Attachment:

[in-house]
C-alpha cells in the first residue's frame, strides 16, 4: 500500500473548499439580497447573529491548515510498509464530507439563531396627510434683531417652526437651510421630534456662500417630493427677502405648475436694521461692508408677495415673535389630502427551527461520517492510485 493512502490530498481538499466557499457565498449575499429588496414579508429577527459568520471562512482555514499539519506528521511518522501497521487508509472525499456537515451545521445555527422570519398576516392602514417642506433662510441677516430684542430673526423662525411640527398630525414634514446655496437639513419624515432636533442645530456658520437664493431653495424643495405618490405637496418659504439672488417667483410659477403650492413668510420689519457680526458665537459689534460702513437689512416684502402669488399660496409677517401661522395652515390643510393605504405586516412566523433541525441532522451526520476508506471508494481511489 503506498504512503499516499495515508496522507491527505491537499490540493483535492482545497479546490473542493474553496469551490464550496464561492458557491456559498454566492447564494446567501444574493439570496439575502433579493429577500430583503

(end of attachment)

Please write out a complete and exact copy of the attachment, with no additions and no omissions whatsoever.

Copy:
[in-house]
C-alpha cells in the first residue's frame, strides 16, 4: 500500500473548499439580497447573529491548515510498509464530507439563531396627510434683531417652526437651510421630534456662500417630493427677502405648475436694521461692508408677495415673535389630502427551527461520517492510485 493512502490530498481538499466557499457565498449575499429588496414579508429577527459568520471562512482555514499539519506528521511518522501497521487508509472525499456537515451545521445555527422570519398576516392602514417642506433662510441677516430684542430673526423662525411640527398630525414634514446655496437639513419624515432636533442645530456658520437664493431653495424643495405618490405637496418659504439672488417667483410659477403650492413668510420689519457680526458665537459689534460702513437689512416684502402669488399660496409677517401661522395652515390643510393605504405586516412566523433541525441532522451526520476508506471508494481511489 503506498504512503499516499495515508496522507491527505491537499490540493483535492482545497479546490473542493474553496469551490464550496464561492458557491456559498454566492447564494446567501444574493439570496439575502433579493429577500430583503